1983 NFL Draft: Detailing Major Storylines Ahead of ESPN's '30 for 30' Special

Matt Fitzgerald@@MattFitz_geraldCorrespondent IIIApril 23, 2013

CLEVELAND, OH - AUGUST 30: Cleveland Browns General Manager Tom Heckert (L) and new team owner Jimmy Haslam talk on the field prior to the preseason game between the Cleveland Browns and the Chicago Bears at Cleveland Browns Stadium on August 30, 2012 in Cleveland, Ohio. (Photo by Jason Miller/Getty Images)
Jason Miller/Getty Images

ESPN's 30 for 30 continues to nail its selections of a plethora of underrated sports stories, focusing on the 1983 NFL draft in the documentary titled "From Elway to Marino."

The film, directed by NFL Films and Ken Rodgers, highlights two legendary quarterbacks in its title: John Elway of the Denver Broncos and Dan Marino of the Miami Dolphins. Elway was selected with the No. 1 overall pick, and Marino was the last of six quarterbacks taken in the first round.

Let's take a look at some of the major storylines to bear in mind when the film premieres at 8 p.m. ET on Tuesday evening.


John Elway Requests Trade

The ex-Stanford star did not want to play for the Baltimore Colts when he was selected with the top pick and demanded a trade.

As Mike Klis of the Denver Post points out, there was significant interest from a ton of teams near the top of the draft. A strong relationship between Colts owner Robert Irsay and his Broncos counterpart Edgar Kaiser was the key factor that landed Elway in Denver.

Elway's initial excuse to not play in Baltimore was that he wanted to remain on the West Coast, which prompted Terry Bradshaw to sound off as he prepared to play his last season for the Pittsburgh Steelers (h/t NFL on ESPN):

But Klis indicates that Elway denied this as the reason, stating his father had no desire for him to play under Irsay and head coach Frank Kush.

That wasn't the only element factoring into his complex equation, though. As an accomplished baseball prospect, Elway was recruited to sign with the New York Yankees by a scout named Gary Hughes.

It looked for a while as though Elway wouldn't get his trade wishes. He and his father, Jack, had set up a press conference to announce his intention to play professional baseball—eventually rocking the trademark Yankee pinstripes.

One of the greatest quarterbacks in the history of the NFL was that close to never even setting foot on the gridiron after his days with the Cardinal.

Quarterback Class of '83

This draft had an unprecedented—and since unmatched—six quarterbacks selected in the first round, as touched on before. Elway, Marino and Buffalo Bills star Jim Kelly all went to the Hall of Fame.

ESPN Stats & Info highlights just how successful this trio was:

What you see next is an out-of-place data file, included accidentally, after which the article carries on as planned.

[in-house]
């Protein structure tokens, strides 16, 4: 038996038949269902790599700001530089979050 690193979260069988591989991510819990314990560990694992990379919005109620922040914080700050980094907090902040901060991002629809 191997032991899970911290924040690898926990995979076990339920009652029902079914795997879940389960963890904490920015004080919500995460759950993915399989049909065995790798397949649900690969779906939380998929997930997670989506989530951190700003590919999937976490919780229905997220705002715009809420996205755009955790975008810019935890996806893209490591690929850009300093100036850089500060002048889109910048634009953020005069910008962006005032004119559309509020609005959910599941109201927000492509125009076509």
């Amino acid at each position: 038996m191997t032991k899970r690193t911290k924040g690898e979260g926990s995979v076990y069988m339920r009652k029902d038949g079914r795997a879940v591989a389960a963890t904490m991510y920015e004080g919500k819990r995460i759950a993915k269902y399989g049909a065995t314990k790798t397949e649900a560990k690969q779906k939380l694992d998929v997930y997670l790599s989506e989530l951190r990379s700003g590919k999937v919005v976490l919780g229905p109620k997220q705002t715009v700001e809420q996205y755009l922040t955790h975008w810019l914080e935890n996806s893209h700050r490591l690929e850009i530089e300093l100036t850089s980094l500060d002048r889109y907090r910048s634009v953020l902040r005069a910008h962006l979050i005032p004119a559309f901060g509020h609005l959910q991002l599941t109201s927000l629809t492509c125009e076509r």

All three were known for falling short in the big game, but Elway's two Super Bowls in his final two seasons remedied his reputation. The same can't be said for Marino and Kelly. The Dolphins' signal-caller is widely considered the best ever to not win a Lombardi Trophy.

Marino made it to pro football's biggest stage after his second NFL campaign, but never returned. Unfortunately for Kelly, he guided the Bills there four consecutive times, only to lose on each occasion.

New England Patriots QB Tony Eason also played in a Super Bowl, but faced the vaunted Chicago Bears 46 defense. He was pulled from the game having not completed any of his six passes and losing a fumble (h/t ESPN).

As exceptional as this class was in terms of landing star signal-callers, it was only Elway who could ultimately deliver his team to the promised land.


Other Future Hall of Famers

Eric Dickerson wound up setting the single-season record for rushing yards, which was nearly broken in 2012 by Minnesota Vikings RB Adrian Peterson.

The Los Angeles Rams chose Dickerson with the No. 2 overall pick, which gave the top of the draft board incredible star power. Longtime Tennessee Titan franchise cornerstone, offensive lineman Bruce Matthews, went seven slots later. He became a 14-time All-Pro selection, the most in the history of the game.

With the last choice in the first round at No. 29, the Washington Redskins went with Darrell Green, one of the fastest players ever. Green hailed from Texas A&M-Kingsville and was smaller in stature, but there was nothing diminutive about the cornerback's game, as he enjoyed an extremely successful 20-year career with the team that drafted him.

By far the biggest diamond in the rough of all, though, was Richard Dent.

The defensive end was taken in the eighth round by the Chicago Bears. Bear in mind, there were fewer teams back then, but an eighth round no longer even exists.

Dent wound up with 137.5 career sacks, including 17 in his third year in the pros when the Bears won their last Super Bowl.

So there were plenty of more stars to this draft class than those who played the game's most important position at a high level. However, quarterbacks will always be the main storyline—and for viewers of this program, that shouldn't be a bad thing at all.

It's easy to have that position be the focus, but in the case of this crop of franchise studs under center, it is unavoidable.

Note: Statistics obtained from Pro-Football-Reference.com unless otherwise indicated.